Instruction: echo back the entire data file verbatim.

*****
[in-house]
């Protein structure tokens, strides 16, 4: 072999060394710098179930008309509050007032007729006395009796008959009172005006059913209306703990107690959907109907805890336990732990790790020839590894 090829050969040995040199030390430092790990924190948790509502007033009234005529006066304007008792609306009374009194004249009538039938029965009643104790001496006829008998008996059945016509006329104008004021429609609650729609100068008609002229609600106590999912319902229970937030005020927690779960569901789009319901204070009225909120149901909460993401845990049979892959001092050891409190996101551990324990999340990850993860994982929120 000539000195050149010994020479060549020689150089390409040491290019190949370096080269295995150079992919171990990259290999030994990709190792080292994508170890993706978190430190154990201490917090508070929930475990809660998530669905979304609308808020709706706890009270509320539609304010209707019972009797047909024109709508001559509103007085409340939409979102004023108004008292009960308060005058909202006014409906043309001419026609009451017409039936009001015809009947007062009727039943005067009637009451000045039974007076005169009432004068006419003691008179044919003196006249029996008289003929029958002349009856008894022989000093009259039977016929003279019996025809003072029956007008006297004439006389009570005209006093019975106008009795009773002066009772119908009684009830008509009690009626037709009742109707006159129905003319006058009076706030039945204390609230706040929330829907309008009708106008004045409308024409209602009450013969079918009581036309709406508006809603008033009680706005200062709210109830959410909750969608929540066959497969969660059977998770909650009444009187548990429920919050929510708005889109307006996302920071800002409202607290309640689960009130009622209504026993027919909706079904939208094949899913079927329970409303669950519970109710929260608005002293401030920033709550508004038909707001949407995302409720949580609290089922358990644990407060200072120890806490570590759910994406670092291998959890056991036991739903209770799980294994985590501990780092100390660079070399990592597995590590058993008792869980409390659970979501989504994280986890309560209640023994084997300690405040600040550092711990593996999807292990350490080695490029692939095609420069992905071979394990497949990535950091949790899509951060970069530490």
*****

[in-house]
């Protein structure tokens, strides 16, 4: 072999060394710098179930008309509050007032007729006395009796008959009172005006059913209306703990107690959907109907805890336990732990790790020839590894 090829050969040995040199030390430092790990924190948790509502007033009234005529006066304007008792609306009374009194004249009538039938029965009643104790001496006829008998008996059945016509006329104008004021429609609650729609100068008609002229609600106590999912319902229970937030005020927690779960569901789009319901204070009225909120149901909460993401845990049979892959001092050891409190996101551990324990999340990850993860994982929120 000539000195050149010994020479060549020689150089390409040491290019190949370096080269295995150079992919171990990259290999030994990709190792080292994508170890993706978190430190154990201490917090508070929930475990809660998530669905979304609308808020709706706890009270509320539609304010209707019972009797047909024109709508001559509103007085409340939409979102004023108004008292009960308060005058909202006014409906043309001419026609009451017409039936009001015809009947007062009727039943005067009637009451000045039974007076005169009432004068006419003691008179044919003196006249029996008289003929029958002349009856008894022989000093009259039977016929003279019996025809003072029956007008006297004439006389009570005209006093019975106008009795009773002066009772119908009684009830008509009690009626037709009742109707006159129905003319006058009076706030039945204390609230706040929330829907309008009708106008004045409308024409209602009450013969079918009581036309709406508006809603008033009680706005200062709210109830959410909750969608929540066959497969969660059977998770909650009444009187548990429920919050929510708005889109307006996302920071800002409202607290309640689960009130009622209504026993027919909706079904939208094949899913079927329970409303669950519970109710929260608005002293401030920033709550508004038909707001949407995302409720949580609290089922358990644990407060200072120890806490570590759910994406670092291998959890056991036991739903209770799980294994985590501990780092100390660079070399990592597995590590058993008792869980409390659970979501989504994280986890309560209640023994084997300690405040600040550092711990593996999807292990350490080695490029692939095609420069992905071979394990497949990535950091949790899509951060970069530490």